Lower limb prostheses are functional devices because they are designed to improve the patient’s mobility. The level of cosmetics depends on the patient and the type of leg provided. Foam covers (shaped to match the anatomical leg) and prosthetic skins are available. Covers serve to both improve cosmetics and protect the comonents of the leg. Various functional hip, knee and ankle joints are also currently available.
Every prosthetic device is designed to fit to the needs, goals and desires of the individual. Together with the physician and other member of thehealth care team, you and your Prosthetist can discuss options to determine the best prosthetic device for you.
Do I need a referral?
Service is usually at the request of the physician with the help of the prosthetist as to the type of prosthesis that is to be provided, adjusted, or repaired. Once we have received a prescription from the physician, we work with the individual to determine the optimal design of the prosthesis within the parameters indicated by the prescriber. Our prosthetist consults with the client to determine his/her needs, goals, objectives, the extent of the disability and any other factors which may affect the fit and function of the device. In the event of a new prosthesis, admission is made at the local hospital’s rehabilitation wing. Here, the physiotherapist assumes the role of training the client to walk and to become self-sufficient with their new prosthesis. When the physiotherapist and physician feel the client is ready to go home, we assume the role of follow-up on a one to one basis as required.
How much does a Prosthesis cost and how can I pay for it?
The cost of a prosthetic device is based on several factors that vary from patient to patient. These factors include the level of amputation, the activity level of the patient, the components and materials required, the complexity of the design and the time required to fabricate and fit the device. Although there are no set prices for prostheses, we can provide a quotation upon assessment.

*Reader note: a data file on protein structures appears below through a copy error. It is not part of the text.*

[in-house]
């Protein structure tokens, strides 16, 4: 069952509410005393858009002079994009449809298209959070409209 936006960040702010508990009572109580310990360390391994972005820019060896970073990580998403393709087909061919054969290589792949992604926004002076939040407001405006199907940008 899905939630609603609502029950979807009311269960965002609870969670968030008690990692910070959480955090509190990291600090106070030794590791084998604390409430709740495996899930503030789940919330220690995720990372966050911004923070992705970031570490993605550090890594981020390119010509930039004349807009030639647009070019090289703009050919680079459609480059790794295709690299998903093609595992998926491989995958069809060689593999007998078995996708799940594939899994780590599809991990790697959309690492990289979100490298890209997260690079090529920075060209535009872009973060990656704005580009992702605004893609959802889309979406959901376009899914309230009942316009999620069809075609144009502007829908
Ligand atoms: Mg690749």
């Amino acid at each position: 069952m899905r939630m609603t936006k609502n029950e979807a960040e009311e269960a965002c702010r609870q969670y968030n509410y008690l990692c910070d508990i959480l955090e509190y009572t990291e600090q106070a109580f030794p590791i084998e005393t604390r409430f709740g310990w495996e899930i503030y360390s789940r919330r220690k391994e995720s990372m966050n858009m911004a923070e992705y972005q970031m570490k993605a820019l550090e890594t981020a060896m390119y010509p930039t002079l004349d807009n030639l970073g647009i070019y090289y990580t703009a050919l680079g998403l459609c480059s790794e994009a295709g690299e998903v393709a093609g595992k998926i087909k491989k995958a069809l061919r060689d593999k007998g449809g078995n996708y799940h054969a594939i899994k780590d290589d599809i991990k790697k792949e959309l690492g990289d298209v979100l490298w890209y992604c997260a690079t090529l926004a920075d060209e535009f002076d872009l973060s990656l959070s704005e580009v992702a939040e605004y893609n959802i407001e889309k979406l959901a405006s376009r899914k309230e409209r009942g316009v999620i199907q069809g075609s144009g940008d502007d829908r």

Prosthetic products and services are not covered under the New Brunswick Provincial Medicare program. The cost of a Prosthesis may be covered by private insurance agencies, charitable organization (e.g. War Amps of Canada) and in some cases patients may qualify for government assistance through Social Development programs. Other funding agencies include the Department of Veterans Affairs and Workers Health and Safety Compensation Commission. Every insurance plan is different and we recommend you contact your insurance provider for more information.
My Prosthesis is not fitting/functioning properly. What should I do?
If your prosthesis is not fitting or functioning properly or is causing discomfort, contact your Prosthetist for an assessment. We can evaluate the situation and determine what needs to be done.
Modifications to the Prosthesis: Where, when and why?
Where: Menzies is able to provide excellent patient care using our own onsite manufacturing facility. If modifications or adjustments need to be made, they can usually be done onsite providing the patient with greater convenience and better service for their prosthetic needs. The vast majority of our prosthetic sockets are also fabricated in-house.
When: Your residual limb, like the rest of your body, will continue to change over time. Physical changes to the limb may be more dramatic at first but eventually these changes taper off. The prosthesis does not adapt with the limb and therefore modifications to the socket may be required. In cases where anatomical changes of the residual limb are more significant, a new socket may be necessary.
Why: Changes to the residual limb occur as the result of many things including muscle atrophy, reductions in post-surgery edema (swelling), weight gain/loss, and volume fluctuations (fluids). These changes are normal and are expected. Minor changes in volume can be accommodated with the use of prosthetic socks. In the event of more dramatic changes to the residual limb, contact your Prosthetist for an assessment.